Influence of Preoperative Functional Status on Outcome After Total Hip Arthroplasty

Röder, Christoph; Staub, Lukas P.; Eggli, Stefan; Dietrich, Daniel; Busato, Andre; Müller, Urs
January 2007
Journal of Bone & Joint Surgery, American Volume;Jan2007, Vol. 89-A Issue 1, p11
Academic Journal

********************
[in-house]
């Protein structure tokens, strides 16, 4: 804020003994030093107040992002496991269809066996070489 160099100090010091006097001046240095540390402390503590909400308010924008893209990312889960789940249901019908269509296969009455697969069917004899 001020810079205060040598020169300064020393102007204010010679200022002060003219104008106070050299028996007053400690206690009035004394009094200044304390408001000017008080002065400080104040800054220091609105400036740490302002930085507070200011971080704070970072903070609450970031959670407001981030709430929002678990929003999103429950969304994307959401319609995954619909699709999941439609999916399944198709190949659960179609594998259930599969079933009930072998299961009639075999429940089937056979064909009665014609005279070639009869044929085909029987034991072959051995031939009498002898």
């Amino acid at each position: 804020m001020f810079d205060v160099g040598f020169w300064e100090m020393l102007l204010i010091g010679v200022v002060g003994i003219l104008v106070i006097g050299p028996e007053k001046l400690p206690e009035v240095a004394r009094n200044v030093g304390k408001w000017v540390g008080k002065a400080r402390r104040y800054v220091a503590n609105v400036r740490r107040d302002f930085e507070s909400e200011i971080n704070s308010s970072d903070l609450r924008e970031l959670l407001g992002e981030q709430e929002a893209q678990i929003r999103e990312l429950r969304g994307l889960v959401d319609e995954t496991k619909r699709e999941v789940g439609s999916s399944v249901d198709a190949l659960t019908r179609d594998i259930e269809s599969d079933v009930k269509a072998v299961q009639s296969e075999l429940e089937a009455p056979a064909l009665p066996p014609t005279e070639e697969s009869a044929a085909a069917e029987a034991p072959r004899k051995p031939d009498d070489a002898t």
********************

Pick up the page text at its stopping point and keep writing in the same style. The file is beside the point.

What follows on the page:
Background: International registries with large, heterogeneous patient populations provide excellent research opportunities for studying factors that influence treatment outcomes after total hip arthroplasty. In the present study, we used a European multinational database to investigate whether there is an association between three functional variables (preoperative pain, mobility, and motion) and functional outcome. Methods: We performed a retrospective cohort study on preoperative and follow-up clinical data that were prospectively entered into the International Documentation and Evaluation System European hip registry between 1967 and 2002. The inclusion criteria for this study were an age of more than twenty years, an underlying diagnosis of osteoarthritis, and a Charnley class-A functional designation at the time of surgery. A total of 12,925 patients (13,766 total hip arthroplasties) who met these criteria were entered into the analysis. Three functional variables (pain, mobility, and motion) that were assessed preoperatively were evaluated postoperatively at various follow-up examinations for a maximum of ten years. Results: Six thousand four hundred and one patients could walk longer than ten minutes preoperatively; of these, 57.1% had a walking capacity of more than sixty minutes at the time of the most recent follow-up. In comparison, 6896 patients had a preoperative walking capacity of less than ten minutes and only 38.9% of these patients could walk more than sixty minutes at the time of the most recent follow-up. The difference was significant (p <0.01). Similarly, 10,375 patients had a preoperative hip flexion range of >70°; of these, 74.7% had a flexion range of >90° at the time of the most recent follow-up. In comparison, 2793 patients had a preoperative hip flexion range of <70° and only 62.6% of these patients had a flexion range of >90° at the time of the most recent follow-up. The difference was also significant (p < 0.01). Lasting, complete, or almost complete pain relief was achieved by >80% of the patients following total hip arthroplasty regardless of their preoperative categorization of pain. Conclusions: Patients with poor preoperative walking capacity and hip flexion are less likely to achieve an optimal outcome with regard to walking and motion. In contrast, there is no correlation between the preoperative pain level and pain alleviation, which is generally good and long-lasting after total hip arthroplasty.


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